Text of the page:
/* poispow.do - does power estimation for Poisson regression model
version 14.1

model: log(mu) = b0 + b1*x
y ~ Poisson(mu)

Specifically, power is estimated for testing the hypothesis b1 = 0, against a
user-specified alternative for a user-specified sample size. Without loss of
generality, we can assume the true value of b0 is 0.

In the args' statement below:

N is number of iterations in the simulation
r is the number of rats receiving the jth dose (j=1,3)
d1, d2 and d3 are the fixed dosages
b1 is the "true" value of b1 (the alternative hypothesis).
*/

args N r d1 d2 d3 b1
drop _all
set obs 3
generate x=d1' in 1
replace x=d2' in 2
replace x=d3' in 3
expand r'
sort x
generate mu=exp(0 + b1'*x)   /* (the "zero" is to show b0 = 0) */
save tempx, replace

/* Note: Here, I generated my "x" and mu-values and stored them in a dataset
-tempx- so that the same values could be used throughout the simulation  */

/* set up a dataset with N observations which will eventually contain N
"p"-values obtained by testing b1=0.  */
drop _all
set obs N'
generate pv = .

/* Loop through the simulations */

local i 0
while i' < N' {
local i=i'+1
preserve

use tempx,clear        /* get the n = 3*r observations of x
and the mean mu into  memory  */
gen xp = rpoisson(mu)             /* generate n obs. of a Poisson(mu)random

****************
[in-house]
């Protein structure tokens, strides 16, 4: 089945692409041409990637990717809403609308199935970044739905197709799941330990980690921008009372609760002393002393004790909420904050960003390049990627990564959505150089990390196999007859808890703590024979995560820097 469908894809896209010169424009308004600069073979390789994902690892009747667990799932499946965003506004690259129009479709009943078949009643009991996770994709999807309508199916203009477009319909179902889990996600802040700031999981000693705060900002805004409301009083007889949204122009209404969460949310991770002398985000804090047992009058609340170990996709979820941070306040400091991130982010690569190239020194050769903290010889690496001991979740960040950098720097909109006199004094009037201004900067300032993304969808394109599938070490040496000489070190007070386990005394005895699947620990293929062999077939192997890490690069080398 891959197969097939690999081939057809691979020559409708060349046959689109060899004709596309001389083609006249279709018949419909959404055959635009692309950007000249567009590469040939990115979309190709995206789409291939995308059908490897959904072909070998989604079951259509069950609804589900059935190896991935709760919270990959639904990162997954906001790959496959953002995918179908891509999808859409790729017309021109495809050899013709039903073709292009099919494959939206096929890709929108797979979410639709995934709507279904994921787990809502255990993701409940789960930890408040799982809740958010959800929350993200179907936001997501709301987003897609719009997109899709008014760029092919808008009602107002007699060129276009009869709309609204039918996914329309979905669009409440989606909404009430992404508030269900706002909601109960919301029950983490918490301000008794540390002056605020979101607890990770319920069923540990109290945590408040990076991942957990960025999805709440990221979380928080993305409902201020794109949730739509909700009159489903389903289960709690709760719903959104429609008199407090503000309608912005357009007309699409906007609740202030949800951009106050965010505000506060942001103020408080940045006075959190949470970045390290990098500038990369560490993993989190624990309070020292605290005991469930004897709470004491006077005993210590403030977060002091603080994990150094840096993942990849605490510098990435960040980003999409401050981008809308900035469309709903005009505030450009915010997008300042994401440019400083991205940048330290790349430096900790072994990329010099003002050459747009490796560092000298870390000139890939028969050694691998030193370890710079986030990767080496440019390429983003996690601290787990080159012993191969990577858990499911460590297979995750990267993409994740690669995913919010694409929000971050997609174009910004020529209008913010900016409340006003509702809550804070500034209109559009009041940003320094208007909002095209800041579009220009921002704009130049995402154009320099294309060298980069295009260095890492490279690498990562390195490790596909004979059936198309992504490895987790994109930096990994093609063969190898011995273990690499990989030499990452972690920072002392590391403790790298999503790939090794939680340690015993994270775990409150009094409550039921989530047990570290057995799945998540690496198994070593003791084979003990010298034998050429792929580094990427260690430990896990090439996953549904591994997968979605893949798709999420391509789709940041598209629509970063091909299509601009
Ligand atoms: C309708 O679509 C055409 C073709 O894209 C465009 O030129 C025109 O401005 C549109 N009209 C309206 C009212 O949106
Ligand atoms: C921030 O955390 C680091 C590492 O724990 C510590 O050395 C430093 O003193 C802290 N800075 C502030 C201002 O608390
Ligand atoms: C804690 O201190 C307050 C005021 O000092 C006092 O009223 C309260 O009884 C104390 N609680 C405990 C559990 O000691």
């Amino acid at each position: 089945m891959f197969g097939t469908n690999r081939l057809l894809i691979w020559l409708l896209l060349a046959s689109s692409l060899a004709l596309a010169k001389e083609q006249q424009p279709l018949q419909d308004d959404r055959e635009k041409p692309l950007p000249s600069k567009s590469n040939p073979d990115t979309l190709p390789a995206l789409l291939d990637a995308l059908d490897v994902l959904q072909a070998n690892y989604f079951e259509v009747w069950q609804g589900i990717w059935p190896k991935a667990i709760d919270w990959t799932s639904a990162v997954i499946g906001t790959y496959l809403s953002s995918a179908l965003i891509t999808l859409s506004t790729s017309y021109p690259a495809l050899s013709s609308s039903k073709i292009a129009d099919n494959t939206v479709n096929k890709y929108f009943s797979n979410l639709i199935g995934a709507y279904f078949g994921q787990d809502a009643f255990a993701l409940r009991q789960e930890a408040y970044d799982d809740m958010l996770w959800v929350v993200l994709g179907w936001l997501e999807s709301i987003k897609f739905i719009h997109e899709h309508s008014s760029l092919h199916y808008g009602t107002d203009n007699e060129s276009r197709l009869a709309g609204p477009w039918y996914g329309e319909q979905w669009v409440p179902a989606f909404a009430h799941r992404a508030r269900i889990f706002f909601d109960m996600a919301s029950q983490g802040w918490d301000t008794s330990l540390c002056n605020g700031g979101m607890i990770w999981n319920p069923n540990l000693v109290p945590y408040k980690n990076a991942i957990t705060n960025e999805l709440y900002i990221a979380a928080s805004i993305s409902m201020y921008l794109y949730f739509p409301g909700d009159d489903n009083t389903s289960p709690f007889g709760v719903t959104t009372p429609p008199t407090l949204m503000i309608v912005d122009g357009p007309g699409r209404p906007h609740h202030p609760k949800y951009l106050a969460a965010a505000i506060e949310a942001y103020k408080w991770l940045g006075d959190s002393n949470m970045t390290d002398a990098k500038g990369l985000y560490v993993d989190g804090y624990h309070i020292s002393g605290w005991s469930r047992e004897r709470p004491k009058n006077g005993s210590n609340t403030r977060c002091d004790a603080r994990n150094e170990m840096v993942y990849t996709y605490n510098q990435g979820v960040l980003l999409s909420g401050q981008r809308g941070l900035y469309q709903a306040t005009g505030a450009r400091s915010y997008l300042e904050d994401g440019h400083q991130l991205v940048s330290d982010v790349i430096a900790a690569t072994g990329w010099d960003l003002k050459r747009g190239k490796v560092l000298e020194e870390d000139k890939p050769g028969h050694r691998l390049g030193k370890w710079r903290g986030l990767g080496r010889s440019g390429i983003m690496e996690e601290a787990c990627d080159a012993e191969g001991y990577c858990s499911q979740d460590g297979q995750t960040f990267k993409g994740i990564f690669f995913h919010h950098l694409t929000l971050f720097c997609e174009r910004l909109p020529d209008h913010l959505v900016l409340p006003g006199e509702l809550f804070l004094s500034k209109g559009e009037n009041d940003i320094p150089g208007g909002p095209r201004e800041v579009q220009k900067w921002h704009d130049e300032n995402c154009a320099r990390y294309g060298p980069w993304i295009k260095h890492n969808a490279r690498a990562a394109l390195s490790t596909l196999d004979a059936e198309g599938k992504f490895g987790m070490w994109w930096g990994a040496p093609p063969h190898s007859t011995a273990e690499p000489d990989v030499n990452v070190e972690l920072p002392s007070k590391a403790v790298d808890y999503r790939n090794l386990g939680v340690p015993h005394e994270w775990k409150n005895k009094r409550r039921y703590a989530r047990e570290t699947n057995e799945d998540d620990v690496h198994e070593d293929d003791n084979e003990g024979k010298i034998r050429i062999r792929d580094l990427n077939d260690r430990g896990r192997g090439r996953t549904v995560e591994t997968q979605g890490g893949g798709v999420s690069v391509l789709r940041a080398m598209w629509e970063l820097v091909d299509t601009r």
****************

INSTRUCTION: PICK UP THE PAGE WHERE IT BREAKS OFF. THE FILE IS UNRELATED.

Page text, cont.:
variable in variable -xp- */
quietly poisson xp x           /* do the Poisson regression */
matrix V=e(V)          /* get the standard-error matrix */
matrix b=e(b)          /* get the vector of estimated coefficients */
scalar tv=b[1,1]/sqrt(V[1,1])          /* the "t"-ratio */
scalar pv = 2*(1-normal(abs(tv)))    /* the p-value  */
restore /* get back original dataset with N observations */
quietly replace pv=scalar(pv) in i'           /* set pv to the p-value for
the ith simulation */
_dots i' 0
}

/*The dataset in memory now contains N simulated p-values. To get an
estimate of the power, say for alpha=.05, just calculate the proportion
of pv's that are less than 0.05:  */

count if pv<.05
scalar power=r(N)/N'
scalar n=3*r'
noisily display "Power is " %8.4f scalar(power) " for a sample size of " /*
*/ scalar(n) " and alpha = .05"
exit


We now run this program for various values of r (10, 20, 30, 40, 50, 60, and 70), with 100 simulations per run and with α = 0.05 hard coded in (of course this could easily be changed or made a user input).

. set seed 1234

. run poispow 100 10 .2 .5 1.0 0.64
Power is   0.3100 for a sample size of 30 and alpha = .05

. run poispow 100 20 .2 .5 1.0 0.64
Power is   0.5700 for a sample size of 60 and alpha = .05

. run poispow 100 30 .2 .5 1.0 0.64
Power is   0.7300 for a sample size of 90 and alpha = .05

. run poispow 100 40 .2 .5 1.0 0.64